These little ones are defying expectations with stellar ideas.Â Recently, there was the news of a 9 year-old in Singapore who’s fluent in six programming languages and created a successful iPhone application.Â
Now meet 12-year-old Max Wallack who won a design contest by creating a yurt-like dome home with a built-in bed made ofÂ plastic, wire, and packing peanuts.Â The idea allows for cheap housing for the homeless, as well as addressing the problem of increasing landfills.
Gotta love innovation.
Pay it forward with Time Banking, an egalitarian concept where communities offer services to each other in exchange for time dollars, not real dollars. For instance, I build you a basic website, which takes me 6 hours. In exchange, I’m able to use that 6 hour credit in exchange for services some else offers. Perhaps, I need someone to babysit my brother for 3 hours, take me to grocery store for 1 hour, and landscape the front yard for 2 hours.
Time banks draw on a community’s resources byÂ listing the services every member can offer.Â When in need of something, members log-in to the Time Bank’s website to find someone offering those services.Â It’s an incredibly easy system that can reduce financial limitations and is inclusive to all members of society that have something to offer.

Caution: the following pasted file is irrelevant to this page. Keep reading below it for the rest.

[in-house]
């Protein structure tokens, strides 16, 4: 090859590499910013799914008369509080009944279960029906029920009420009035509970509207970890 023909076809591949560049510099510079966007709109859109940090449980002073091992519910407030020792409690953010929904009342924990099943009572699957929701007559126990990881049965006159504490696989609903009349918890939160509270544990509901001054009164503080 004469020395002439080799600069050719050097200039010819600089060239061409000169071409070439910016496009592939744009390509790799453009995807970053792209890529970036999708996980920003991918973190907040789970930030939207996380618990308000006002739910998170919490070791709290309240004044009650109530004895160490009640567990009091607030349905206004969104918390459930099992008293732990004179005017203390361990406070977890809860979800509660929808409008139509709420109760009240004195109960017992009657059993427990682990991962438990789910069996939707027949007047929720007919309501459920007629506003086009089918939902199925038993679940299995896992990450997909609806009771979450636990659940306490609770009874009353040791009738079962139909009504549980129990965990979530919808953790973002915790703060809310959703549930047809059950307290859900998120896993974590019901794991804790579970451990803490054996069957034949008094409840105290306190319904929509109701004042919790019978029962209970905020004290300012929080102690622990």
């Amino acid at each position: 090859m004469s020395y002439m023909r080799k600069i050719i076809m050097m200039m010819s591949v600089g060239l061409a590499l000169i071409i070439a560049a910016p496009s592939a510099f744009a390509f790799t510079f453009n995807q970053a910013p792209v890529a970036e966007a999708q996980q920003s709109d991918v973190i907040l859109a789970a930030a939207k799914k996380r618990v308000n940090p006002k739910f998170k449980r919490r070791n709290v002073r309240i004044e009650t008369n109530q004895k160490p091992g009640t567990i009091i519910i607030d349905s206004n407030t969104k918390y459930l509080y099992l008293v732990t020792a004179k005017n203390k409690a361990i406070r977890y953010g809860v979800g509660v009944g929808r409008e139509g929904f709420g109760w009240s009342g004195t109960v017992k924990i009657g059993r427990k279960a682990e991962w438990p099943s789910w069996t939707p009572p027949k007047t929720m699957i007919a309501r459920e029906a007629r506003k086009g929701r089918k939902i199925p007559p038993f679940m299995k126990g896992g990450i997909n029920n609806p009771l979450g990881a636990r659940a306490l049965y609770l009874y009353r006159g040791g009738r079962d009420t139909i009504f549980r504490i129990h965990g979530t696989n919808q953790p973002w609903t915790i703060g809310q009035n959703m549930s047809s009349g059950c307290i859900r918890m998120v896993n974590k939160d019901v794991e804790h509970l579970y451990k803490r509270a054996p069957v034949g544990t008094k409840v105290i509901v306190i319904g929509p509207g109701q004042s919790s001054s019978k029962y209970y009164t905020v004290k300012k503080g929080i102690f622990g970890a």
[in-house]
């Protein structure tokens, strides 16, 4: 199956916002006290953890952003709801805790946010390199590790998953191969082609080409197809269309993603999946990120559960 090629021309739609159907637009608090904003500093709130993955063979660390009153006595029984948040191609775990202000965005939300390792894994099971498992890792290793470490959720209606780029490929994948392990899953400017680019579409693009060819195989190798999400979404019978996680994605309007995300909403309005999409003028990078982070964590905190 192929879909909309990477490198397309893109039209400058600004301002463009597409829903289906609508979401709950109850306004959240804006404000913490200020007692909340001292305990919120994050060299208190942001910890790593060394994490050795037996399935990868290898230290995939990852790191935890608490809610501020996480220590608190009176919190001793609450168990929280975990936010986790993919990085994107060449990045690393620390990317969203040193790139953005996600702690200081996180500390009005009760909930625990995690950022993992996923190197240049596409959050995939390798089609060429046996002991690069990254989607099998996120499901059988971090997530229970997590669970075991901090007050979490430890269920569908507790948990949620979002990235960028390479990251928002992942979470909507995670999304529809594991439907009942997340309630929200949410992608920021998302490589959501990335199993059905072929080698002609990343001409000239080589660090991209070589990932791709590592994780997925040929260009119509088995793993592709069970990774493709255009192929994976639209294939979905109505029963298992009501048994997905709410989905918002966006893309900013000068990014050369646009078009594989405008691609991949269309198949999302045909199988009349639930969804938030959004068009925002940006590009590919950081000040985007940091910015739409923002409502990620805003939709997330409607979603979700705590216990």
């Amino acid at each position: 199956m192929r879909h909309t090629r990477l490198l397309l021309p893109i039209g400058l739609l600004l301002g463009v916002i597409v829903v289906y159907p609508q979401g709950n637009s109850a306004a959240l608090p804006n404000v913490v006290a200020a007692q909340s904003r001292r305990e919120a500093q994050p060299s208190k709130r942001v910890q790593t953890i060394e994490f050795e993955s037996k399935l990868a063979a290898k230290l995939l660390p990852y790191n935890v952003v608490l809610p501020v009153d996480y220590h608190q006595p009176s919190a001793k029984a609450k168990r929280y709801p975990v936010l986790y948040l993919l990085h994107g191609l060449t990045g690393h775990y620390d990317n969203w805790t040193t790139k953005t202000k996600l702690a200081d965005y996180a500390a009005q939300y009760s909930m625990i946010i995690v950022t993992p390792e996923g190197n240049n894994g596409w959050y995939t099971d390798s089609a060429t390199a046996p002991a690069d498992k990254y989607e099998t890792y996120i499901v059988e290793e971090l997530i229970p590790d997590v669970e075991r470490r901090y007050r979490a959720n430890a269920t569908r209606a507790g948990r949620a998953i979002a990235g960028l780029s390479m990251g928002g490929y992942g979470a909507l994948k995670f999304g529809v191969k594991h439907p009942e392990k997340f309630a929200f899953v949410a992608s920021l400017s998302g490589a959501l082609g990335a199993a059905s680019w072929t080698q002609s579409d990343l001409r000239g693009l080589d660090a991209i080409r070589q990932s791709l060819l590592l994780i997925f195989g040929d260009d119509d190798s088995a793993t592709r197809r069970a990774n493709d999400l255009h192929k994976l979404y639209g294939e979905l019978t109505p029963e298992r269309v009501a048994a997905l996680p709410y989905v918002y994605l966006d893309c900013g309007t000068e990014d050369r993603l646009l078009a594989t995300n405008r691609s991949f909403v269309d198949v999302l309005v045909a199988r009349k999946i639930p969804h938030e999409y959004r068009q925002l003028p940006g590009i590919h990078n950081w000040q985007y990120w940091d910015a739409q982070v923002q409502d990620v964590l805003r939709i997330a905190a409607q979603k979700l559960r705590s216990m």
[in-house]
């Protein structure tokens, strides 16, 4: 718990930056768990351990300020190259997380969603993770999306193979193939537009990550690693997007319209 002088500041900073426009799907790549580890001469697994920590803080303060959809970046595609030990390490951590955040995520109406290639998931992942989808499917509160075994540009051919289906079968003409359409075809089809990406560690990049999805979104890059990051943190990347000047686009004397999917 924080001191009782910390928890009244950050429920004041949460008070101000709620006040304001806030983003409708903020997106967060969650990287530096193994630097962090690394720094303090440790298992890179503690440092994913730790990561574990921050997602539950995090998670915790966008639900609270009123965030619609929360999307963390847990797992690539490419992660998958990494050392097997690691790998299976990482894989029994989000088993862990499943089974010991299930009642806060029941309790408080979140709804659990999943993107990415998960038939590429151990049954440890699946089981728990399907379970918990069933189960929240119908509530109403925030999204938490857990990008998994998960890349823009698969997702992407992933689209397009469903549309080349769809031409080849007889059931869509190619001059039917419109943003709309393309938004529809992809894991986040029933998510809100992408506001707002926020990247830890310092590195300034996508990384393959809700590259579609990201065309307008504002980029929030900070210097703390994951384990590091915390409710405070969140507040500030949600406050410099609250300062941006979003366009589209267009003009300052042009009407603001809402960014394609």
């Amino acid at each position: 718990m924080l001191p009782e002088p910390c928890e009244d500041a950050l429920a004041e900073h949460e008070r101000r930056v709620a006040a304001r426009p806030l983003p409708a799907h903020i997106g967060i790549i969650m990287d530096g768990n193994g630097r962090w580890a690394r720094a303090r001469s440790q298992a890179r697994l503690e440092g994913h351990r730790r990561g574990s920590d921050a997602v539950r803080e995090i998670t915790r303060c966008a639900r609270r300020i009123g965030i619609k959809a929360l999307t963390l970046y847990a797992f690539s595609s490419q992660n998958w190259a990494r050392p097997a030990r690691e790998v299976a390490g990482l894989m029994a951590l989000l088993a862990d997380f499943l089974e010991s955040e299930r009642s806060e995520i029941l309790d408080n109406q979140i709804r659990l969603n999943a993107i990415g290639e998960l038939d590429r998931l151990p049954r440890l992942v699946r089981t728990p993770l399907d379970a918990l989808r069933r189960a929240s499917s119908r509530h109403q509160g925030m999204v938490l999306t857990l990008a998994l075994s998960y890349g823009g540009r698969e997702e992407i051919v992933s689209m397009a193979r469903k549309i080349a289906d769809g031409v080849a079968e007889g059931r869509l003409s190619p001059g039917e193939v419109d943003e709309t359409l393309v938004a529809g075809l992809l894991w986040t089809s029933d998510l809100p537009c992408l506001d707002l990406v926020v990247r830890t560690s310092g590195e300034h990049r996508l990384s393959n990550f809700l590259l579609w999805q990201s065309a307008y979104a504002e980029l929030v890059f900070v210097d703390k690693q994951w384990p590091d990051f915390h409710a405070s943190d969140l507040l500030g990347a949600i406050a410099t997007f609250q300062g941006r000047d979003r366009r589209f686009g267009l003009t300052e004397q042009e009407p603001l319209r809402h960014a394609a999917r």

Given the economic climate, I’m curious to see if we’ll see an increase in Time Banks and other forms of alternative currencies.
To learn more about Time Banking, go to TimeBanks.org.Â Below are a few articles recently written about them.
Detroit Free Press – Time banks pay off for community
San Francisco Chronicle – Sweat Equity:In this East Oakland community, time really is money
The Jerusalem Press – There’s no time to lose
Interesting concept. I’d definitely like to try Laughter Yoga. I know that I’m certainly prone to the contagion of laughter. Anyone else in San Antonio curious?
Google’s hosting a competition for great ideas that can benefit the lives of millions. The more you help, the better your chances of winning. Find out more here. The deadline is October 20, 2008.
There’s a connection betweenÂ being able to find the good and being optimistic.Â Optimists are usually in high spirits.Â Laughter is one of the ingredients of that condition.Â This made me laugh, so I thought I’d share.